For three days at the end of June, twenty members of local history, education and commemoration initiatives took part in a special research seminar at the International Tracing Service (ITS). The ITS offered the workshop in collaboration with the Jack, Joseph and Morton Mandel Center for Advanced Holocaust Studies at the United States Holocaust Memorial Museum (USHMM).

“The seminar is a splendid idea. I’d never heard of an offer like this that brings various initiatives together and provides competent advice. This is truly remarkable and can serve other archives as an example. All I can say is: that’s the way to go!” Lutz Priess, who is involved in a project group concerned with Soviet graves and memorials, was delighted with the impulses and inspirations he received at the ITS. “I found information in so many cases that I’m definitely planning to come back again.” And the feedback from the other participants—all members of initiatives in Germany and Holland—was likewise unanimously positive.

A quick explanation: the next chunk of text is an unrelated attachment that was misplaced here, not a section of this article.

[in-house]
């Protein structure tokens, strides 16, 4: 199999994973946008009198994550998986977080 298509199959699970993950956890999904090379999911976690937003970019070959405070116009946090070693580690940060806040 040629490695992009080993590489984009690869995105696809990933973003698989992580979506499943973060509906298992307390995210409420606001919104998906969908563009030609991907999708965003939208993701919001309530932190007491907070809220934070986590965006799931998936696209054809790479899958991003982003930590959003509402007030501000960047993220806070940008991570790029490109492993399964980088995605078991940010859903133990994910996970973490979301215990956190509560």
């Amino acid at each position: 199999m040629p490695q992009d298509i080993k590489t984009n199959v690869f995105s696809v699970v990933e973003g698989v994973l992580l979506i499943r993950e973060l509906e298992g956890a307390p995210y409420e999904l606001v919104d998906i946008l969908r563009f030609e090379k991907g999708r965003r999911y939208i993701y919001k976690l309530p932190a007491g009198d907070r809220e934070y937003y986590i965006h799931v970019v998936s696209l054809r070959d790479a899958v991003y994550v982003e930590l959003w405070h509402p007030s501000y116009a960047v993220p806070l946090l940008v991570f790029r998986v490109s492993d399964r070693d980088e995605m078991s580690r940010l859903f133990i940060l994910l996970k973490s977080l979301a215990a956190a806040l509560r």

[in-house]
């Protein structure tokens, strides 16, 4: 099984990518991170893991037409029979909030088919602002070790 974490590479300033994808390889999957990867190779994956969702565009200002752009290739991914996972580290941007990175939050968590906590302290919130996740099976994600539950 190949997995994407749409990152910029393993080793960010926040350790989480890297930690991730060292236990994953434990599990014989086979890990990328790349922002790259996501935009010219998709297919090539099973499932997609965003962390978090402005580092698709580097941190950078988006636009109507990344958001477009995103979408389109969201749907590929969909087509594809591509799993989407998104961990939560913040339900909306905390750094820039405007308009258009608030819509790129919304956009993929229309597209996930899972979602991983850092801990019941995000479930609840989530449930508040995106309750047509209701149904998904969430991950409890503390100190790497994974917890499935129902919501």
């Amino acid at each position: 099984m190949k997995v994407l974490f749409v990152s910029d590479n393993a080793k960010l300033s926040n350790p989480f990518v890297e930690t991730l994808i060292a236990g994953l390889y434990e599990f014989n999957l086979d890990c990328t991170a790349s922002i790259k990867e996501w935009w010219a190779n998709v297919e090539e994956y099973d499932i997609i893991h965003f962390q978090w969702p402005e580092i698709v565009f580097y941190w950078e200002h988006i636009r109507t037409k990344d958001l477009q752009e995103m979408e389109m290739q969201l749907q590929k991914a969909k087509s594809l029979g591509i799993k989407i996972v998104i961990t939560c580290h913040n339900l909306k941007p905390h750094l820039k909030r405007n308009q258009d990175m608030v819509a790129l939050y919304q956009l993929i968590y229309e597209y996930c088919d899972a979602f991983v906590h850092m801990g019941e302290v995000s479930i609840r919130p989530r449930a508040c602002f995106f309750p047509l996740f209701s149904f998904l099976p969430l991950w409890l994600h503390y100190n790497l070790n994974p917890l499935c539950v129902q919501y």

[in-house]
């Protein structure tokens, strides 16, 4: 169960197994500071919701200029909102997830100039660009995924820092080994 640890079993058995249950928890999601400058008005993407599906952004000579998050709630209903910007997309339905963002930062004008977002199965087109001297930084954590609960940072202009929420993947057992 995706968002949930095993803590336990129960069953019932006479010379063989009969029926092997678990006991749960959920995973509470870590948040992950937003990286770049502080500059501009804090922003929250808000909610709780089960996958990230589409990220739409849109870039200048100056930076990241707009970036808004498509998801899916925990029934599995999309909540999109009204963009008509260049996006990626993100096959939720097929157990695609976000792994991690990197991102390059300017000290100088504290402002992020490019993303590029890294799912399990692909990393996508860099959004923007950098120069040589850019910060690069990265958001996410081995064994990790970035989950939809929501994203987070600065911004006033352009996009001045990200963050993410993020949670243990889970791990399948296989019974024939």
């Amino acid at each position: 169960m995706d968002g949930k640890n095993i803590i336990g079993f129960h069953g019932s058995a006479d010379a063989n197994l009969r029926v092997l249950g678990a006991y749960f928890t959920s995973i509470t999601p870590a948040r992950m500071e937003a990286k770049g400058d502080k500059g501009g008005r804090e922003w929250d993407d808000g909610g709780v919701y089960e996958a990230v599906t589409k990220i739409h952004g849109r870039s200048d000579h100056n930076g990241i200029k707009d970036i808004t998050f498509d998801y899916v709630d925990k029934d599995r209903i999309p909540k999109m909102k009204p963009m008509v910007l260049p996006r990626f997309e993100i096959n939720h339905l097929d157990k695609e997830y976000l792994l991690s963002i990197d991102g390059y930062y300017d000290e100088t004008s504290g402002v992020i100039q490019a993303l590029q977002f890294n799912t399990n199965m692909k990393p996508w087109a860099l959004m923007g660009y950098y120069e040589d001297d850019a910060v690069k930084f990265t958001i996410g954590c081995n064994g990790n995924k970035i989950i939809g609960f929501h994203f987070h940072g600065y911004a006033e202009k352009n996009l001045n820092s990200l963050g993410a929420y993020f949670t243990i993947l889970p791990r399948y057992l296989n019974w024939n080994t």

Michael Quelle, who carries out research for projects on the Nazi period in the Rotenburg/Wümme and Stade districts, is putting his research results to use immediately for a commemorative event. In an e-mail he told the ITS team: “I was able to clarify the identities of forced laborers buried in several previously unidentified graves in village cemeteries. The gravesite of Johann Puk in the Osterholz Cemetery in Bremen was especially important to us. He was publicly executed by the Gestapo in Buxtehude in August 1943—seventy-five years ago. There’s going to be a memorial service for him next month.”

Anna Friebel from the Nazi Forced Labour Memorial in Leipzig was also extremely pleased: “Small institutions can rarely afford to carry out lengthy research in archives. This workshop feels like recognition for our work.” A private donation from Phyllis and Neil Greenblum via the USHMM covered not only the participants’ workshop fees but also their travel and room and board expenses.


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